As back-to-school time approaches for the 2020-21 academic year, the school shopping debate likely won't focus on the hottest lunch boxes. Instead, face coverings to prevent the spread of the novel coronavirus will be the debate.
Knowing how to use a sewing machine is no longer required; face masks are being made by popular designers like Adidas, Urban Outfitters, and American Eagle. But will they be effective? And, will school-age children and teens wear them properly, especially in elementary schools? There's an alternative solution being considered for the educational setting—clear plastic face shields.
There's considerable discussion happening on whether face shields or masks are more effective. While the CDC currently recommends (for anyone over the age of two) "cloth face coverings...as a simple barrier to help prevent respiratory droplets from traveling into the air and onto other people," there is growing interest in face shields as an alternative. An article in the New York Times, which interviewed infectious disease doctors, reported, "The clear plastic guards may be easier to wear, disinfect and reuse than cloth or surgical face coverings." According to a trio of physicians associated with the University of Iowa in an opinion piece for theJournal of the American Medical Association, "Face shields, which can be quickly and affordably produced and distributed, should be included as part of strategies to safely and significantly reduce transmission in the community setting."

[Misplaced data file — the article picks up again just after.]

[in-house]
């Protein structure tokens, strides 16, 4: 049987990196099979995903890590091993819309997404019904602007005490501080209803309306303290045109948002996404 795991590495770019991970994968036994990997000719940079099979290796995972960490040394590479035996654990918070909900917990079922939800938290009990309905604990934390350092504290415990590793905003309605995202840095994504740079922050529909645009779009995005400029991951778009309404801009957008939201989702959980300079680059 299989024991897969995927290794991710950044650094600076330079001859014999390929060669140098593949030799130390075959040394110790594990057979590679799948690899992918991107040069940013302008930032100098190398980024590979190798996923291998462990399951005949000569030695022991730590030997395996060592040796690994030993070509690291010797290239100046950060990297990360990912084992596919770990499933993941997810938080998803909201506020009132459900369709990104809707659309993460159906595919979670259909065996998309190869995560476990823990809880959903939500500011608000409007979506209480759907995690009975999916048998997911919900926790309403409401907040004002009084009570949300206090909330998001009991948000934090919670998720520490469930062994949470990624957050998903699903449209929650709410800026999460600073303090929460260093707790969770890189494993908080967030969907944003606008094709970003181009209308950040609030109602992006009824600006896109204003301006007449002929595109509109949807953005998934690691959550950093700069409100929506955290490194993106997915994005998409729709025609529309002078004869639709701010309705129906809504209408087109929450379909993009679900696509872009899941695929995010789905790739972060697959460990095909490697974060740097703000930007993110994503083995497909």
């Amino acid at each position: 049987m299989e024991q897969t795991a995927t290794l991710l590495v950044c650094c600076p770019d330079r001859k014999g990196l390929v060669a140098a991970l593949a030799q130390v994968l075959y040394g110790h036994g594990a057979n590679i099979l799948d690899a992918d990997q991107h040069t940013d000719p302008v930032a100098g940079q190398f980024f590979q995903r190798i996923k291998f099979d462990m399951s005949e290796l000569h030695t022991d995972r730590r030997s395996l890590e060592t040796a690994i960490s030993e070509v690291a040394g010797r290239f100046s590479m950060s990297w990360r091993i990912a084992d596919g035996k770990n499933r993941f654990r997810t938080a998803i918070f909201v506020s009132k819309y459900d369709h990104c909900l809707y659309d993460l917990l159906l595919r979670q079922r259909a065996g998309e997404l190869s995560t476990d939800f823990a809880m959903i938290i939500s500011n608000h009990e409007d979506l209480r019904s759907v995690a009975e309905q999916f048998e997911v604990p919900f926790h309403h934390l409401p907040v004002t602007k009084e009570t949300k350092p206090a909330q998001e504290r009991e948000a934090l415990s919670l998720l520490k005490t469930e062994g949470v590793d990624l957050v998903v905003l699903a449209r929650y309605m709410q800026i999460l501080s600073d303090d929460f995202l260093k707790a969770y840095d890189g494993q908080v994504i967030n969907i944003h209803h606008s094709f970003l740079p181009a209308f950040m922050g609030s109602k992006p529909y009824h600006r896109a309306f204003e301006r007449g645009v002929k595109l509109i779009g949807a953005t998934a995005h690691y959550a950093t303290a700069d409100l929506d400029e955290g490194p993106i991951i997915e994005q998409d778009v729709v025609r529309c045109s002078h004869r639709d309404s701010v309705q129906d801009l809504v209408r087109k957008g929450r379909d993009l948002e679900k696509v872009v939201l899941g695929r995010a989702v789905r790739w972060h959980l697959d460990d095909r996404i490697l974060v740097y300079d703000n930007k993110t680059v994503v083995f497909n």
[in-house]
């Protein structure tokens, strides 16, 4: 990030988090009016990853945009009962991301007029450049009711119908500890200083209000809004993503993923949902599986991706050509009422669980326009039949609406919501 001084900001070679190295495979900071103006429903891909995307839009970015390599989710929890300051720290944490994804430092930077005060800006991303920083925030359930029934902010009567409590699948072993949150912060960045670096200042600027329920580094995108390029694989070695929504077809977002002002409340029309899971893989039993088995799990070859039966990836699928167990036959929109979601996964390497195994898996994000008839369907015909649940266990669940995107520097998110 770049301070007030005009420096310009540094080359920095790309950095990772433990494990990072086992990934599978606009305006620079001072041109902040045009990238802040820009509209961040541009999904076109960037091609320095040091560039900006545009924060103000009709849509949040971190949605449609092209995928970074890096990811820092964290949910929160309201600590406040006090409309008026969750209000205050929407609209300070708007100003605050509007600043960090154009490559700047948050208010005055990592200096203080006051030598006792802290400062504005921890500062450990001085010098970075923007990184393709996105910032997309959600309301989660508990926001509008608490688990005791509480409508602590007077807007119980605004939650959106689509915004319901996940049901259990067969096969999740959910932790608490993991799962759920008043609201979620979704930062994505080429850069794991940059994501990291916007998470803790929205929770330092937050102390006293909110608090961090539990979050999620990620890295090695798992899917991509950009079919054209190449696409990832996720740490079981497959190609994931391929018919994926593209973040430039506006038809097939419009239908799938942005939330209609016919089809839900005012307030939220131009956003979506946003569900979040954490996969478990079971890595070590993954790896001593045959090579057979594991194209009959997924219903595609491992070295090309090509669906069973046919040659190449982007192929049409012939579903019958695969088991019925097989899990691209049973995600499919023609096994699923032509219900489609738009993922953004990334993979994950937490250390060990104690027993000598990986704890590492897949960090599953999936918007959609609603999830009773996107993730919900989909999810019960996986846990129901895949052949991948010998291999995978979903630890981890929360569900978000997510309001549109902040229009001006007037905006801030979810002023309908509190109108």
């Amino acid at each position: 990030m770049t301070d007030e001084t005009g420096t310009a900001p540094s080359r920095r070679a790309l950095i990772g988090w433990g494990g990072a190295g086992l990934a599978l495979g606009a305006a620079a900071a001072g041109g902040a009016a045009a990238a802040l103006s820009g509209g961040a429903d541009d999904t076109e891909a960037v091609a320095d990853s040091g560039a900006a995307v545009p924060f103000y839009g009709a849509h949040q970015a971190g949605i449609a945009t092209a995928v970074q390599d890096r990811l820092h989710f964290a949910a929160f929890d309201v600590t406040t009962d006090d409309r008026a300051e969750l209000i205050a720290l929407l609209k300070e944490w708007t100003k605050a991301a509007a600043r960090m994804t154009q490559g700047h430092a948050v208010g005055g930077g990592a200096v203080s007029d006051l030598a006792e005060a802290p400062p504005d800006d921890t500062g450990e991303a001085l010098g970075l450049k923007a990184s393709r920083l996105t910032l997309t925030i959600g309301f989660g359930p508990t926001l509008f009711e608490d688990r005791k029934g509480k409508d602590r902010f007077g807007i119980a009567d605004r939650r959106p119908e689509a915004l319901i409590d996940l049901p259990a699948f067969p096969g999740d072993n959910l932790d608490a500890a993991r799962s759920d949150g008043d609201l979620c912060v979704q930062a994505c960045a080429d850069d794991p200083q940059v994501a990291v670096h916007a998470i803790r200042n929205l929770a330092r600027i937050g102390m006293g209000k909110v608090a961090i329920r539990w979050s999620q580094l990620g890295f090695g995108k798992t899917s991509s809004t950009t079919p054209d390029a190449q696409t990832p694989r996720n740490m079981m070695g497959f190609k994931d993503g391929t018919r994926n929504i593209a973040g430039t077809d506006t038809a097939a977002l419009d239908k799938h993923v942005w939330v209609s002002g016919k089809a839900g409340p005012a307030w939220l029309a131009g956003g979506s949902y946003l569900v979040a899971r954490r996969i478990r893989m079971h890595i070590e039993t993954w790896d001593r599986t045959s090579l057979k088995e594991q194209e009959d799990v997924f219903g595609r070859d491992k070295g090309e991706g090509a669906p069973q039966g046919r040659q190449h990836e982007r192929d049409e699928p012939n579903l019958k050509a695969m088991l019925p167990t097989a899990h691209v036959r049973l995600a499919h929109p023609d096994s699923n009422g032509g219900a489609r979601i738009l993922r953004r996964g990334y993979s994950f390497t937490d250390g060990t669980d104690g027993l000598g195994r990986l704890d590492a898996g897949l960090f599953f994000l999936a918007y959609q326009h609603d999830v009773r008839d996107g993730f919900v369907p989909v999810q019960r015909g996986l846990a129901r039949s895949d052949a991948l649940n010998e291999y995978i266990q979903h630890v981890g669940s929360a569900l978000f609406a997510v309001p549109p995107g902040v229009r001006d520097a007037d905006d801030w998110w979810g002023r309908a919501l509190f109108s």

In addition to covering the mouth and nose, face shields protect the eyes, which are missed by face masks. Touching the face is reduced because shields are not adjusted frequently like face masks. They allow for clearer breathing, improved clarity of speaking, and a full view of facial expressions, which could help teachers and students communicate more effectively. Face shields made of clear plastic are also easily sanitized with soap and water or a 70% alcohol solution.
In recent interviews with Kansas City news station Fox 4, I demonstrated IDD's face shield product that comes in adult and kid sizes. In addition to my knowledge of plastics, I bring my experience as a middle school parent to IDD's discussions with school districts, which are weighing the options for personal protective equipment (PPE) like desk and reception area barriers and face shields for students returning to school in the fall.
No doubt the first back-to-school season since the dawn of COVID-19 will be challenging for budget-stretched school districts. Personal protective equipment geared for the school environment could make the difference in schools being a safe place to learn or not.
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